WHAT WOULD YOU SAY YOUR MOST MEMORABLE PROJECT YOU’VE WORKED ON SO FAR IS?

Probably the first one I got booked with Nike, it was the women’s World Cup one. I had done lots of self-shoots for them, ones I had directed myself. Getting that email from the editorial team was such a moment where I was like ‘this is my goal and I’ve reached that goal’. Styling wise it would definitely be the Loyle Carner, Knucks video I did a couple months ago. One, it was a really big job for me to get but also the amount of work that went into it. It was my first taste of styling a big music video.

HOW DID IT DIFFER TO STYLING PHOTOSHOOTS?

With styling a photoshoot, you can pin something back and shoot whereas when everyone’s moving it’s more difficult. It is very different - some things didn’t fit, like the saxophone players measurements got messed up so on the day I put him in a suit and it just didn’t fit him, I was trying to pin it back and the director wanted to shoot a scene. So yeah it definitely changes that.

HOW WOULD YOU SAY AS A CREATIVE WORKING ON MUSIC VIDEOS, PHOTOSHOOTS, DO YOU DEAL WITH THE PRESSURE OF WHEN A SITUATION MIGHT GO WRONG?

Being aware it may go wrong and don’t panic. There’s always going to be a way you can resolve something. Touch wood it hasn’t happened to me yet but if I shot a whole campaign on film and for whatever reason the film exposed or something - it must be such a horrible thing to go through but I think it’s reminding yourself it’s not the biggest thing in the world and it can be redone. Mistakes definitely will happen, and things will change on the day but it’s about being focused whilst you’re there, if you allow yourself to have your stress head on you might lose focus on what you’re doing.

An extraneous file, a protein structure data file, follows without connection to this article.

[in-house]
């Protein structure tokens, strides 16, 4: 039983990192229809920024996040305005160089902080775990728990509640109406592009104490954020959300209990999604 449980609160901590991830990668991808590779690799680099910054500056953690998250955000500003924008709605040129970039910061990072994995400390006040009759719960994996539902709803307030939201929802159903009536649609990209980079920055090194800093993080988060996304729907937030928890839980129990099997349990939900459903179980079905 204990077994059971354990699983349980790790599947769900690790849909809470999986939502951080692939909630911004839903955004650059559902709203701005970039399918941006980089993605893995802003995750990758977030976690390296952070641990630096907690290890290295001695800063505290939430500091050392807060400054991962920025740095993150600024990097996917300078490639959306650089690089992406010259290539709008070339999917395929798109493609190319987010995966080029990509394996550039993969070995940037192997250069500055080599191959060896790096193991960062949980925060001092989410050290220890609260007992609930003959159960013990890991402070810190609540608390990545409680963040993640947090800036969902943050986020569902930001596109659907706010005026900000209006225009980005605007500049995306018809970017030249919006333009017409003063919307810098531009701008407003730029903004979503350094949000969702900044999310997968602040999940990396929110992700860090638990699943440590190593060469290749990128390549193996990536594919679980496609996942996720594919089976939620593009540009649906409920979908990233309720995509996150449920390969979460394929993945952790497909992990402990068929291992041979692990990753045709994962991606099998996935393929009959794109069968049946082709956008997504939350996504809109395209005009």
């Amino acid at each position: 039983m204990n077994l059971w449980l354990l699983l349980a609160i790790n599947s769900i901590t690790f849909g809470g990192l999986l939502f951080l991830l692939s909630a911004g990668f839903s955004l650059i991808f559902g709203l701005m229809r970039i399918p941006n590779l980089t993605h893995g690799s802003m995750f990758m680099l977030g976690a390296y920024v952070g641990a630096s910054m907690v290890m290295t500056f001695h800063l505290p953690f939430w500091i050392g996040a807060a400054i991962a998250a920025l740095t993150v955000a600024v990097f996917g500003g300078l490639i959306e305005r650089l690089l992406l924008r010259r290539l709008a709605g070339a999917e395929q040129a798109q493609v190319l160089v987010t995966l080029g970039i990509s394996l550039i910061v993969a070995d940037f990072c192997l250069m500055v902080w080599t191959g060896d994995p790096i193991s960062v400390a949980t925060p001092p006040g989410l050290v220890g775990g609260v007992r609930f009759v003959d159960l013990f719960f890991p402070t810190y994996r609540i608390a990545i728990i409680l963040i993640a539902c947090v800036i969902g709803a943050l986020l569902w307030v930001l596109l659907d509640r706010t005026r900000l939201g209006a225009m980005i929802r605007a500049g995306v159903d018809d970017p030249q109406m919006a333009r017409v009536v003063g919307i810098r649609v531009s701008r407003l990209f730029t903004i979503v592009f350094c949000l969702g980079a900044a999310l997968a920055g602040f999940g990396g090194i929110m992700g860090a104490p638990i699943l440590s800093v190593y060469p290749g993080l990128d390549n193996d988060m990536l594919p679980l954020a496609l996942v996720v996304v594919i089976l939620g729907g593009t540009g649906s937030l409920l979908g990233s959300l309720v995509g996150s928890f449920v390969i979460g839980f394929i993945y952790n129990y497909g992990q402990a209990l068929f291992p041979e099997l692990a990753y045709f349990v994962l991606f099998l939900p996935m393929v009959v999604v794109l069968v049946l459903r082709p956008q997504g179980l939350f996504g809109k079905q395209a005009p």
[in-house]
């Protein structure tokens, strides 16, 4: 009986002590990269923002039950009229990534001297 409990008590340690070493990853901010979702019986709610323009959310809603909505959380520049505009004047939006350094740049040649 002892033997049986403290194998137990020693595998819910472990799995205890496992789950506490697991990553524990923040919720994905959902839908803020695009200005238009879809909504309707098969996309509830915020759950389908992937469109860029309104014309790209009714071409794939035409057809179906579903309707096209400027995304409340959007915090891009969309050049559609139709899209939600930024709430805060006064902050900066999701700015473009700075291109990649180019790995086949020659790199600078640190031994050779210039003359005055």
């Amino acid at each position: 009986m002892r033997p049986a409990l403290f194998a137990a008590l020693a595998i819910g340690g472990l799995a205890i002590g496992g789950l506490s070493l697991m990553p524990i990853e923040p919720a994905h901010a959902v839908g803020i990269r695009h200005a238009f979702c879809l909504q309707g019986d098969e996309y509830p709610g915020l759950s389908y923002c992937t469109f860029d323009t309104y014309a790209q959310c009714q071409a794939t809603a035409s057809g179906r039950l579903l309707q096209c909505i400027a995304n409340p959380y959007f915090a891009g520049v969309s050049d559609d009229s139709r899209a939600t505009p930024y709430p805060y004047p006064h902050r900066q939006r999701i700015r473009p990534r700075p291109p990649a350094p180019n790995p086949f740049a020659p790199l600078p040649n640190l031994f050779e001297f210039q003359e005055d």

"Always have goals to work towards, as little or as big as they are."
IS THERE A PIECE OF ADVICE YOU CARRY WITH YOU THROUGHOUT YOUR CREATIVE PRACTICES? OR SOMETHING YOU’VE HEARD THAT IS AT THE CORE OF YOUR CREATIVE PRACTICE?

Just stay true to yourself. I’m nowhere near where I want to be creatively in my career so I often get jobs I might not be passionate about; you think should I do it for experience or exposure. Obviously, that’s important to do at the start but it’s also important you stay true to yourself, as a creative you are your own brand. It’s really important to do stuff you believe in and you are able to carry your authentic style into. That would be my advice to someone, stay true to who you are and where you wanna go. Always have goals to work towards, as little or as big as they are.

IS THERE ANY PLACE YOU SEE YOURSELF HEADING?

It’s always been my dream to move to New York and work there. That’s been a dream for a few years, hopefully in the next five years that will be something that happens. In the next year I want to do bigger and better jobs, I want each job to be bigger than the last. And maybe branch out from just sportswear brands, I’d love to get my work into The Guardian or something like that. I’ve never had my work in an actual print publication so that would be sick. And just getting better at what I do, getting booked more.